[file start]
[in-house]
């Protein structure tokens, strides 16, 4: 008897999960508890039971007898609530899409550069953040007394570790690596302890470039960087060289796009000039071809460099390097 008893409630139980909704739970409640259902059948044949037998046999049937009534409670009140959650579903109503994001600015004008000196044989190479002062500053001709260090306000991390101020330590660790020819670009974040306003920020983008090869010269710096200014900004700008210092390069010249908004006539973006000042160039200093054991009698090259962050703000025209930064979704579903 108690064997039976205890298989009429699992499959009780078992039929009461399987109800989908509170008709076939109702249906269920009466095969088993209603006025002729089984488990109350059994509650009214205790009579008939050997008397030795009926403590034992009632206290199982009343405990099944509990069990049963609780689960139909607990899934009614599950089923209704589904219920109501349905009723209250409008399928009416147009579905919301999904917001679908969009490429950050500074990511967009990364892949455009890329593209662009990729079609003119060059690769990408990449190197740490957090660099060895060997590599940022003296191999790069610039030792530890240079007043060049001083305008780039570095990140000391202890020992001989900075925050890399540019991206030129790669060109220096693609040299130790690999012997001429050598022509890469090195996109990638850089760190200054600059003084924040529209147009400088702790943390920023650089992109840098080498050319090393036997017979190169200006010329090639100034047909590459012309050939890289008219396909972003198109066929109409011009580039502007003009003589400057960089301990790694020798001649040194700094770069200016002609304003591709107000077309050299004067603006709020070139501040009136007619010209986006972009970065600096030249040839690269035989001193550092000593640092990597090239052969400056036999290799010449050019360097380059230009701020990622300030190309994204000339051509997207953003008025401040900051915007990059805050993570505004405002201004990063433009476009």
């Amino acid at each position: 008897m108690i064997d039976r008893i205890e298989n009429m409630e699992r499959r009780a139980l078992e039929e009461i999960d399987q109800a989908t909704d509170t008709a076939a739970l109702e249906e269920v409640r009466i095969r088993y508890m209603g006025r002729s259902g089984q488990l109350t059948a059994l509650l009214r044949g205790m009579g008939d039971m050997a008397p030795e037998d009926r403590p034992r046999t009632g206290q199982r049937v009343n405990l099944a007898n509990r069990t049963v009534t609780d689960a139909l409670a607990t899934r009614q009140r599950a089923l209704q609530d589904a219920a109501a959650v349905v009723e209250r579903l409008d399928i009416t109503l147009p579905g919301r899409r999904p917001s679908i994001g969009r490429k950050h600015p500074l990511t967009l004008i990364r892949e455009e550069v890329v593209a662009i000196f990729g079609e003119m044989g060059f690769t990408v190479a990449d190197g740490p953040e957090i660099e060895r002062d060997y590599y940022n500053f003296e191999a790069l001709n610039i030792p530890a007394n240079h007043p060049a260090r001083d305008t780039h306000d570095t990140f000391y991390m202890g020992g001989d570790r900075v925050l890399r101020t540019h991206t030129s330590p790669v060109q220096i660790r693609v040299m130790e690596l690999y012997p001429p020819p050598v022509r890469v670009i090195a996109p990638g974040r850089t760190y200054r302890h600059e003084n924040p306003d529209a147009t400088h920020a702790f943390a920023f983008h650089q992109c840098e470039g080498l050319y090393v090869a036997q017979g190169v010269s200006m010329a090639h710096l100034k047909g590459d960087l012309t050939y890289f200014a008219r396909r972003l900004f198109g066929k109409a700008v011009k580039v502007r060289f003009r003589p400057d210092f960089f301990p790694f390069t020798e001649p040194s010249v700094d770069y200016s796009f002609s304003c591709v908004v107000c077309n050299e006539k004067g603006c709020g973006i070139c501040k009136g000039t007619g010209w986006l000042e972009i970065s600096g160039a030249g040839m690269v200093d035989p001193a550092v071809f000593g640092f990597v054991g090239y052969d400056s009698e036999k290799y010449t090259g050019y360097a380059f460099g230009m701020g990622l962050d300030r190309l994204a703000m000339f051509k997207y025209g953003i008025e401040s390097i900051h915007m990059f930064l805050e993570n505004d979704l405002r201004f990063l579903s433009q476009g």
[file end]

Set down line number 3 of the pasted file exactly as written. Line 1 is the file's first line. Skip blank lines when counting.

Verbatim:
């Amino acid at each position: 008897m108690i064997d039976r008893i205890e298989n009429m409630e699992r499959r009780a139980l078992e039929e009461i999960d399987q109800a989908t909704d509170t008709a076939a739970l109702e249906e269920v409640r009466i095969r088993y508890m209603g006025r002729s259902g089984q488990l109350t059948a059994l509650l009214r044949g205790m009579g008939d039971m050997a008397p030795e037998d009926r403590p034992r046999t009632g206290q199982r049937v009343n405990l099944a007898n509990r069990t049963v009534t609780d689960a139909l409670a607990t899934r009614q009140r599950a089923l209704q609530d589904a219920a109501a959650v349905v009723e209250r579903l409008d399928i009416t109503l147009p579905g919301r899409r999904p917001s679908i994001g969009r490429k950050h600015p500074l990511t967009l004008i990364r892949e455009e550069v890329v593209a662009i000196f990729g079609e003119m044989g060059f690769t990408v190479a990449d190197g740490p953040e957090i660099e060895r002062d060997y590599y940022n500053f003296e191999a790069l001709n610039i030792p530890a007394n240079h007043p060049a260090r001083d305008t780039h306000d570095t990140f000391y991390m202890g020992g001989d570790r900075v925050l890399r101020t540019h991206t030129s330590p790669v060109q220096i660790r693609v040299m130790e690596l690999y012997p001429p020819p050598v022509r890469v670009i090195a996109p990638g974040r850089t760190y200054r302890h600059e003084n924040p306003d529209a147009t400088h920020a702790f943390a920023f983008h650089q992109c840098e470039g080498l050319y090393v090869a036997q017979g190169v010269s200006m010329a090639h710096l100034k047909g590459d960087l012309t050939y890289f200014a008219r396909r972003l900004f198109g066929k109409a700008v011009k580039v502007r060289f003009r003589p400057d210092f960089f301990p790694f390069t020798e001649p040194s010249v700094d770069y200016s796009f002609s304003c591709v908004v107000c077309n050299e006539k004067g603006c709020g973006i070139c501040k009136g000039t007619g010209w986006l000042e972009i970065s600096g160039a030249g040839m690269v200093d035989p001193a550092v071809f000593g640092f990597v054991g090239y052969d400056s009698e036999k290799y010449t090259g050019y360097a380059f460099g230009m701020g990622l962050d300030r190309l994204a703000m000339f051509k997207y025209g953003i008025e401040s390097i900051h915007m990059f930064l805050e993570n505004d979704l405002r201004f990063l579903s433009q476009g």